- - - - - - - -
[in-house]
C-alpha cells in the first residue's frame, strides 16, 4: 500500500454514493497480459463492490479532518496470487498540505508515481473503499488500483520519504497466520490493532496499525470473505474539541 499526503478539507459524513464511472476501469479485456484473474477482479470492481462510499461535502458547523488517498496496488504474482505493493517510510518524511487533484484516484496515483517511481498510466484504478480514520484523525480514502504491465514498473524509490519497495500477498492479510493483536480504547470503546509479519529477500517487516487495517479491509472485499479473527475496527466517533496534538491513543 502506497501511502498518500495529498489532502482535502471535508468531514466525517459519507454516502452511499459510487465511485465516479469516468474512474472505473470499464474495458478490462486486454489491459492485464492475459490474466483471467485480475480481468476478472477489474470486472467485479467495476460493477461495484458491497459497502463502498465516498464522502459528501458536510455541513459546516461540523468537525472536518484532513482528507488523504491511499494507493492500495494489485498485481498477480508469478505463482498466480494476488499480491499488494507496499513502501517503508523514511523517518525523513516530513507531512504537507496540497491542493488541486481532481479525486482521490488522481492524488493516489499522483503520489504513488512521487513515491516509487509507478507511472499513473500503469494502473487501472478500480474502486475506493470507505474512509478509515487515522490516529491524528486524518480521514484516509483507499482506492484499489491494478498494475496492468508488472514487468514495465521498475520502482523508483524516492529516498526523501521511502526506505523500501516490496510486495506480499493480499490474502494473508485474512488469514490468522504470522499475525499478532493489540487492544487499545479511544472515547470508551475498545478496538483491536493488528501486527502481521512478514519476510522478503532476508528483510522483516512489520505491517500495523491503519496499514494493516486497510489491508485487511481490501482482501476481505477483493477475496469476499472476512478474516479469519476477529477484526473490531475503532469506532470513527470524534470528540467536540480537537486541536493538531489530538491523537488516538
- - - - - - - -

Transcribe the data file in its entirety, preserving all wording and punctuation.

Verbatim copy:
[in-house]
C-alpha cells in the first residue's frame, strides 16, 4: 500500500454514493497480459463492490479532518496470487498540505508515481473503499488500483520519504497466520490493532496499525470473505474539541 499526503478539507459524513464511472476501469479485456484473474477482479470492481462510499461535502458547523488517498496496488504474482505493493517510510518524511487533484484516484496515483517511481498510466484504478480514520484523525480514502504491465514498473524509490519497495500477498492479510493483536480504547470503546509479519529477500517487516487495517479491509472485499479473527475496527466517533496534538491513543 502506497501511502498518500495529498489532502482535502471535508468531514466525517459519507454516502452511499459510487465511485465516479469516468474512474472505473470499464474495458478490462486486454489491459492485464492475459490474466483471467485480475480481468476478472477489474470486472467485479467495476460493477461495484458491497459497502463502498465516498464522502459528501458536510455541513459546516461540523468537525472536518484532513482528507488523504491511499494507493492500495494489485498485481498477480508469478505463482498466480494476488499480491499488494507496499513502501517503508523514511523517518525523513516530513507531512504537507496540497491542493488541486481532481479525486482521490488522481492524488493516489499522483503520489504513488512521487513515491516509487509507478507511472499513473500503469494502473487501472478500480474502486475506493470507505474512509478509515487515522490516529491524528486524518480521514484516509483507499482506492484499489491494478498494475496492468508488472514487468514495465521498475520502482523508483524516492529516498526523501521511502526506505523500501516490496510486495506480499493480499490474502494473508485474512488469514490468522504470522499475525499478532493489540487492544487499545479511544472515547470508551475498545478496538483491536493488528501486527502481521512478514519476510522478503532476508528483510522483516512489520505491517500495523491503519496499514494493516486497510489491508485487511481490501482482501476481505477483493477475496469476499472476512478474516479469519476477529477484526473490531475503532469506532470513527470524534470528540467536540480537537486541536493538531489530538491523537488516538